clear search
Recent searches Clear History
Allergen Encyclopedia
Table of Contents

Allergene intero

f41 Salmon (Atlantic)

f41 Salmon (Atlantic) Scientific Information


Whole Allergen

Nome visualizzato:

Salmon (Atlantic)

Route of Exposure:





Salmo salar

Latin Name:

Salmo salar

Other Names:

Sea salmon, Black salmon


Atlantic salmon (Salmo salar) is a commercially important fish, which is popularly consumed due to its good source of vitamins, high-content of proteins, and omega-3 polyunsaturated fatty acids. Salmon is native to subarctic regions of the North Atlantic Ocean, Canada, and Russia and salmon aquaculture is significant in some countries. Worldwide, fish allergy prevalence is 0.2%. Fish allergy prevalence is higher in countries where fish is consumed as a staple food and where a high number of fish-processing industries are found. Salmon allergy is primarily induced through oral route and secondarily through exposure to vapors while cooking and boiling fish or fish processing and through contact.  Ingestion of salmon by sensitized individuals triggers allergic symptoms such as oral allergy syndrome, angioedema, urticaria, anaphylaxis, nausea, and gastrointestinal symptoms (nausea, vomiting and abdominal pain). Also, occupational exposure to an aerosolized salmon allergen or skin contact can lead to asthma, rhinitis, and skin rash. The major allergen identified is Sal s 1, a parvalbumin, which is a highly stable and heat resistant protein found in salmon muscle tissue. Fish parvalbumin is a panallergen, which is responsible for cross-reactivity among different fish species. About 50% of patients hypersensitive to cod are reported to react to salmon. Cross-reactivity between finned fish and shellfish such as crustaceans is also reported. Hence, individuals with fish allergies are advised to avoid fish in any form in the diet.



Atlantic salmon (Salmo salar) is the most popular and commercially important fish worldwide. (1). Migration is a trademark of salmon’s life history. Juvenile salmon after attaining certain developmental stage leaves fresh water in spring and moves towards the ocean through estuaries (2).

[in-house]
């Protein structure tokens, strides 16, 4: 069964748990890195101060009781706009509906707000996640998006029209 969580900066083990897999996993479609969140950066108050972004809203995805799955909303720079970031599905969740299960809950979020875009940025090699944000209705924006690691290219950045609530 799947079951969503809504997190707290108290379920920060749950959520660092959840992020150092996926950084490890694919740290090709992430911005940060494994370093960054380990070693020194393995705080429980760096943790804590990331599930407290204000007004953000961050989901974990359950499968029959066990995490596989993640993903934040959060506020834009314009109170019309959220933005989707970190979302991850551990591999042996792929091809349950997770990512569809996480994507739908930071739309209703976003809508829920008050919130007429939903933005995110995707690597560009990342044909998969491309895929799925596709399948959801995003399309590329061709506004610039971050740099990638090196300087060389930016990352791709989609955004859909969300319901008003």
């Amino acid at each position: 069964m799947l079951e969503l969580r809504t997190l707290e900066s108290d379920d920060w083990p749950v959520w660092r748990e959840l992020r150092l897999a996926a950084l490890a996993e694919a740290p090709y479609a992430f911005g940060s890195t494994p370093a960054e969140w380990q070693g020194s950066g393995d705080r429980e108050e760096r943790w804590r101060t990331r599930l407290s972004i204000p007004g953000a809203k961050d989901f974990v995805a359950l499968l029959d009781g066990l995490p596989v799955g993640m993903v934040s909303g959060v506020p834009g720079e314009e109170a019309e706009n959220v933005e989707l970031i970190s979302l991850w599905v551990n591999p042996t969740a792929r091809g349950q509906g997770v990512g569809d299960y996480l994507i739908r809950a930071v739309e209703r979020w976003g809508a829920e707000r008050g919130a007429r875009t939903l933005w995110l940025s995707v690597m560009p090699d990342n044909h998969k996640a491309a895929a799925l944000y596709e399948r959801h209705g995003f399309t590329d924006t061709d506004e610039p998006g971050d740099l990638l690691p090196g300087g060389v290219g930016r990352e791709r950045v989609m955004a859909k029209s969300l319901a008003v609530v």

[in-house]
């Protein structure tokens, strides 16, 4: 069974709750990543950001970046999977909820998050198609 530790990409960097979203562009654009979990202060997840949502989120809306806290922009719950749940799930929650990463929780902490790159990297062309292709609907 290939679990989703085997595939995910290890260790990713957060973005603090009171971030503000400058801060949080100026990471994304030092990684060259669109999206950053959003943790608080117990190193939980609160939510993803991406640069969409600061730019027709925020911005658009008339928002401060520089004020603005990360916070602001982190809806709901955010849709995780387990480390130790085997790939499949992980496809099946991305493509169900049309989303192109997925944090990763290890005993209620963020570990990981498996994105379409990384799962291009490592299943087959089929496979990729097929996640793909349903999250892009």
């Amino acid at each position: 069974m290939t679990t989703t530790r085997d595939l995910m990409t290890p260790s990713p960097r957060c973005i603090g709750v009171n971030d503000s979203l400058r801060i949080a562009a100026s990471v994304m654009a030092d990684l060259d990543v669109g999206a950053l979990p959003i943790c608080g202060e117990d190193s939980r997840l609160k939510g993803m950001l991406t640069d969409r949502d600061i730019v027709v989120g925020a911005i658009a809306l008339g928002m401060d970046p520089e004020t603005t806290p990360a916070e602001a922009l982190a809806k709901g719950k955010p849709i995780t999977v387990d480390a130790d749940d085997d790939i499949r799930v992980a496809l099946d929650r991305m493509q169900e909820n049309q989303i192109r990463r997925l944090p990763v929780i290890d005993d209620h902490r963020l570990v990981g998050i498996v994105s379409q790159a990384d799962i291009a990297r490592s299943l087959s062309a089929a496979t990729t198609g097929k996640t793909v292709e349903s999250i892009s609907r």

Salmon is anadromous (live in the sea and migrate to fresh water for breeding); the growth opportunities are higher in the sea compared to fresh water. However, mortality is higher in the marine environment. Females migrate from rivers to the sea to spawn, because of a decrease in egg mortality and fry in freshwater (2). Salmon is native to subarctic regions of the North Atlantic Ocean from Ungava Bay, Canada, the Barents Sea in the west, and Kara Sea areas of Russia in the east. (3). Salmon aquaculture is especially significant in countries like Norway, Chile, Canada, Greenland, and the United Kingdom (UK)  (1).   


Taxonomic tree of Salmon (4,5)  
Domain Eukaryota
Kingdom Metazoa
Phylum Chordata
Class Actinopteri
Order  Salmoniformes
Family Salmonidae
Genus Salmo
Species S. salar



Salmon is a good source of vitamins, high-content of proteins, and omega-3 polyunsaturated fatty acids (6). Fish allergen such as parvalbumin, β-enolase, and aldolase are commonly found in fish muscle (7).


Worldwide distribution

Prevalence of fish allergy is found to be higher in countries where there is high fish consumption and many fish-processing industries are found (8). Fish allergy prevalence is 0.2% worldwide, while in the United States (US) the prevalence was 0.4%, and among Asian countries, the Philippines (2.29%) has the highest fish allergy prevalence compared to Singapore (0.26%) and Thailand (0.29%) (9). In European countries, the prevalence of fish allergy in the adult population is about 0.8% and is a little higher than the children. The countrywide prevalence of clinically confirmed fish allergy in the pediatric population in Europe was found to be 0.7 % in Sweden (4 years old), 0.6% in Germany (2-6 years old), and 5% in Finland (1-4 years old) (7). In Norway, fish allergy prevalence is reported to be 0.1% (10). A nationwide, cross-sectional, random telephone survey performed in the US found that seafood allergy is reported by 2.3% of the general population and among them, 2% was for shellfish, 0.4% for fish and 0.2% for both types (10, 11) A study by Turner et al. (2011) in Australia reported  IgE-mediated fish allergy in 95 out of total 167 children with a history of food or seafood allergy. Among these fish allergic patients, 38 children were found to be allergic to salmon or tuna (12).

In the USA, salmon along with tuna, catfish, and cod are the most important species reported for causing allergy, followed by flounder, halibut, trout, and bass (13). A retrospective study by Khan et al. (2011) in the US evaluated 5162 adult patients (≥18 years) with a seafood allergy and found a fish allergy prevalence of 13.8%. Among the fish allergy patients, the prevalence of salmon allergy was found to be 23.8% (14). A retrospective study from Australia showed 5.6% of children (among 2999 food-allergic children) were allergic to fish, particularly salmon, tuna, and white fish (13). A cohort study in Europe detected 12% of patients (among 62 patients) to be mono sensitized to salmonids (salmon, trout) (4).